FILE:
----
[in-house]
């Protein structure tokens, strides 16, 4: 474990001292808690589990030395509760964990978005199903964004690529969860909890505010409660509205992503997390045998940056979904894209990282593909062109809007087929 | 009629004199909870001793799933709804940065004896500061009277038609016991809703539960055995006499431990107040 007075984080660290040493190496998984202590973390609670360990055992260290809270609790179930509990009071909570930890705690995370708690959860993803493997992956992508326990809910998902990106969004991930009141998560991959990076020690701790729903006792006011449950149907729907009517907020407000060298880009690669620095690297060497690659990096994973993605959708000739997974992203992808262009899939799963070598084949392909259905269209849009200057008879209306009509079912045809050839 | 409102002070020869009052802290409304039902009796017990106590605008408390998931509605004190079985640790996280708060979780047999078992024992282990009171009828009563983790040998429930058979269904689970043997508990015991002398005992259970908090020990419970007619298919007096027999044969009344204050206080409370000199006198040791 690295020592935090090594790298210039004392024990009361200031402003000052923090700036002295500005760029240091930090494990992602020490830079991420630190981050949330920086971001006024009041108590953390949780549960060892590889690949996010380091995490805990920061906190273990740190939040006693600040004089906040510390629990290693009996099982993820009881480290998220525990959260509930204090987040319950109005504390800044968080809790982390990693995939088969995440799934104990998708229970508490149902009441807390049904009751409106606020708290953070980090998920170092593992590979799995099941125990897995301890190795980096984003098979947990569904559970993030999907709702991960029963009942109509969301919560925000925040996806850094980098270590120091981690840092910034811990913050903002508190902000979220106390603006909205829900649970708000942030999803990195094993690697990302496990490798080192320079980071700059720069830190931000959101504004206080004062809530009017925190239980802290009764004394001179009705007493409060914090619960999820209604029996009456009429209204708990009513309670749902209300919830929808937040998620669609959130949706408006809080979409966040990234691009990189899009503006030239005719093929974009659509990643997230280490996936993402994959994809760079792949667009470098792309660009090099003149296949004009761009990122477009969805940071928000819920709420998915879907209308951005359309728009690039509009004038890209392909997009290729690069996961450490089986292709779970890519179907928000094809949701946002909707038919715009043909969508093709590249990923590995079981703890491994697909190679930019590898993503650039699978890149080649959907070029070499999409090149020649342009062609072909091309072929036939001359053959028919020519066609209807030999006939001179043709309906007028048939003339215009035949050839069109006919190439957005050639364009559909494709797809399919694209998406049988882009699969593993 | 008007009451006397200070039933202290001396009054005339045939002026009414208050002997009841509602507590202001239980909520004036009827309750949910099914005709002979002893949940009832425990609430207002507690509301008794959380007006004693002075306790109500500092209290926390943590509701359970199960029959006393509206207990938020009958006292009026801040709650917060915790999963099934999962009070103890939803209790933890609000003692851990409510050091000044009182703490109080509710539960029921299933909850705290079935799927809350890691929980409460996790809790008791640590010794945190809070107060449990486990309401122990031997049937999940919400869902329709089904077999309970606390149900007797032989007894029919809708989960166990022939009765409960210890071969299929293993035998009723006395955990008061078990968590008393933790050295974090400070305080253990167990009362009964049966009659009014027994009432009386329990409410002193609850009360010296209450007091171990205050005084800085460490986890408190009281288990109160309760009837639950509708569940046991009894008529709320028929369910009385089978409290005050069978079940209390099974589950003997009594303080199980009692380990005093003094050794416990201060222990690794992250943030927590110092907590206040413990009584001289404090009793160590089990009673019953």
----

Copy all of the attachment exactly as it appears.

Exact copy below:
[in-house]
């Protein structure tokens, strides 16, 4: 474990001292808690589990030395509760964990978005199903964004690529969860909890505010409660509205992503997390045998940056979904894209990282593909062109809007087929 | 009629004199909870001793799933709804940065004896500061009277038609016991809703539960055995006499431990107040 007075984080660290040493190496998984202590973390609670360990055992260290809270609790179930509990009071909570930890705690995370708690959860993803493997992956992508326990809910998902990106969004991930009141998560991959990076020690701790729903006792006011449950149907729907009517907020407000060298880009690669620095690297060497690659990096994973993605959708000739997974992203992808262009899939799963070598084949392909259905269209849009200057008879209306009509079912045809050839 | 409102002070020869009052802290409304039902009796017990106590605008408390998931509605004190079985640790996280708060979780047999078992024992282990009171009828009563983790040998429930058979269904689970043997508990015991002398005992259970908090020990419970007619298919007096027999044969009344204050206080409370000199006198040791 690295020592935090090594790298210039004392024990009361200031402003000052923090700036002295500005760029240091930090494990992602020490830079991420630190981050949330920086971001006024009041108590953390949780549960060892590889690949996010380091995490805990920061906190273990740190939040006693600040004089906040510390629990290693009996099982993820009881480290998220525990959260509930204090987040319950109005504390800044968080809790982390990693995939088969995440799934104990998708229970508490149902009441807390049904009751409106606020708290953070980090998920170092593992590979799995099941125990897995301890190795980096984003098979947990569904559970993030999907709702991960029963009942109509969301919560925000925040996806850094980098270590120091981690840092910034811990913050903002508190902000979220106390603006909205829900649970708000942030999803990195094993690697990302496990490798080192320079980071700059720069830190931000959101504004206080004062809530009017925190239980802290009764004394001179009705007493409060914090619960999820209604029996009456009429209204708990009513309670749902209300919830929808937040998620669609959130949706408006809080979409966040990234691009990189899009503006030239005719093929974009659509990643997230280490996936993402994959994809760079792949667009470098792309660009090099003149296949004009761009990122477009969805940071928000819920709420998915879907209308951005359309728009690039509009004038890209392909997009290729690069996961450490089986292709779970890519179907928000094809949701946002909707038919715009043909969508093709590249990923590995079981703890491994697909190679930019590898993503650039699978890149080649959907070029070499999409090149020649342009062609072909091309072929036939001359053959028919020519066609209807030999006939001179043709309906007028048939003339215009035949050839069109006919190439957005050639364009559909494709797809399919694209998406049988882009699969593993 | 008007009451006397200070039933202290001396009054005339045939002026009414208050002997009841509602507590202001239980909520004036009827309750949910099914005709002979002893949940009832425990609430207002507690509301008794959380007006004693002075306790109500500092209290926390943590509701359970199960029959006393509206207990938020009958006292009026801040709650917060915790999963099934999962009070103890939803209790933890609000003692851990409510050091000044009182703490109080509710539960029921299933909850705290079935799927809350890691929980409460996790809790008791640590010794945190809070107060449990486990309401122990031997049937999940919400869902329709089904077999309970606390149900007797032989007894029919809708989960166990022939009765409960210890071969299929293993035998009723006395955990008061078990968590008393933790050295974090400070305080253990167990009362009964049966009659009014027994009432009386329990409410002193609850009360010296209450007091171990205050005084800085460490986890408190009281288990109160309760009837639950509708569940046991009894008529709320028929369910009385089978409290005050069978079940209390099974589950003997009594303080199980009692380990005093003094050794416990201060222990690794992250943030927590110092907590206040413990009584001289404090009793160590089990009673019953």